A History of Bel Canto

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Clarendon Press, 1996 - Music - 218 pages
Bel canto singing was a historical phenomenon which embraced Italian opera of the eighteenth and nineteenth centuries. It required infinite variety of sound, in particular a lyrical ecstacy, a faultless technique to dispatch the vocal pyrotechnics demanded of it, and earned itself eloquent praise as `the singing which is heard within the soul'. Rodolfo Celletti, who has devoted his whole career to studying the voice from every historical, technical, and musical aspect, offers here a fascinating history of bel canto singing and the voice in operatic literature. He begins by discussing the links of bel canto with the operatic ideals of the baroque, and points out that the style was created as much by operatic composers and their librettists as by their executants, the singers. To this end he undertakes a review of Italian opera of the period, andtraces the development of the style in different composers and their works. There is a chapetr on Castrati - the voice par excellence of bel canto - and the art of singing in their day. The final chapter looks at the history of bel canto since Rossini, charting its death and resurrection.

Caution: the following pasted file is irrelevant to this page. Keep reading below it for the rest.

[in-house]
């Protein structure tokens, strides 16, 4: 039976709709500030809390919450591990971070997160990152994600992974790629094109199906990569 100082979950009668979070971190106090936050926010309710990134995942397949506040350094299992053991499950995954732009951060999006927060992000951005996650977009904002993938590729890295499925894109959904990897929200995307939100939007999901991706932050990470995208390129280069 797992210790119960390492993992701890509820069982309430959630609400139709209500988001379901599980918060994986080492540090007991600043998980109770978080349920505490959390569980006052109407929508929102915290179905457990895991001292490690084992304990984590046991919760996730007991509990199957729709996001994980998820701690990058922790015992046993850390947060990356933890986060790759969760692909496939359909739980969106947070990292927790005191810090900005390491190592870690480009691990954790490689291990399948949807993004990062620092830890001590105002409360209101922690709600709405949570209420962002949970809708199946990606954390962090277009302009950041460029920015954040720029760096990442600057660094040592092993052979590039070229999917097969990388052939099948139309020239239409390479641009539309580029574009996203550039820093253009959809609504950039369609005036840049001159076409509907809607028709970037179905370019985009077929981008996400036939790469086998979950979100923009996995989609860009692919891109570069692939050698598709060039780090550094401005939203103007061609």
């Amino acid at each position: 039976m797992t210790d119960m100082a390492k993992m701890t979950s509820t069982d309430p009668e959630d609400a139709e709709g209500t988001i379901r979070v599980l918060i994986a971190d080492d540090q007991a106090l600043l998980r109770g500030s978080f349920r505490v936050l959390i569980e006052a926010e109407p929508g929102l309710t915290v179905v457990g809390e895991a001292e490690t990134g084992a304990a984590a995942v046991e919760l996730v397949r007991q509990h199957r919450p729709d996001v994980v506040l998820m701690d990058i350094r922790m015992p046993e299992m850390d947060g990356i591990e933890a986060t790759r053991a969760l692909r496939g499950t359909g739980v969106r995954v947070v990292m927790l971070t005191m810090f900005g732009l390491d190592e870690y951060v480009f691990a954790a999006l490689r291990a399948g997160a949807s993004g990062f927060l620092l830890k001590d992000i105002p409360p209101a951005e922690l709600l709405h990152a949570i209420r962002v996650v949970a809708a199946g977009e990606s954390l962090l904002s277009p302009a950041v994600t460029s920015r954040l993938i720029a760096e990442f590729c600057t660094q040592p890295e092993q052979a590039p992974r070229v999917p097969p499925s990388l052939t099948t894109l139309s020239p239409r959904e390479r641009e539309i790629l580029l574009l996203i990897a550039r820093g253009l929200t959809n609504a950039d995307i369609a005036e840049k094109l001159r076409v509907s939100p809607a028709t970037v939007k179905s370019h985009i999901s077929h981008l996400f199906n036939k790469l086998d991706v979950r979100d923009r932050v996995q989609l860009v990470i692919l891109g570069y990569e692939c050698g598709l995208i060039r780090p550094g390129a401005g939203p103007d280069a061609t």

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The Cult of Bel Canto Virtuosity and Hedonism
The Vocal Art in Baroque Opera
Particular Aspects of Baroque Opera

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About the author (1996)

Celletti devoted his whole career to studying the voice in every aspect, historical, technical and musical.

Frederick Fuller has served as a United Nations translator, Language Supervisor for the British Broadcasting Corporation during World War II, and a British Council lecturer in Argentina, Brazil, and Chile. Mr. Fuller studied Romance and Germanic philology at Liverpool, Munich, the Sorbonne, and Harvard.

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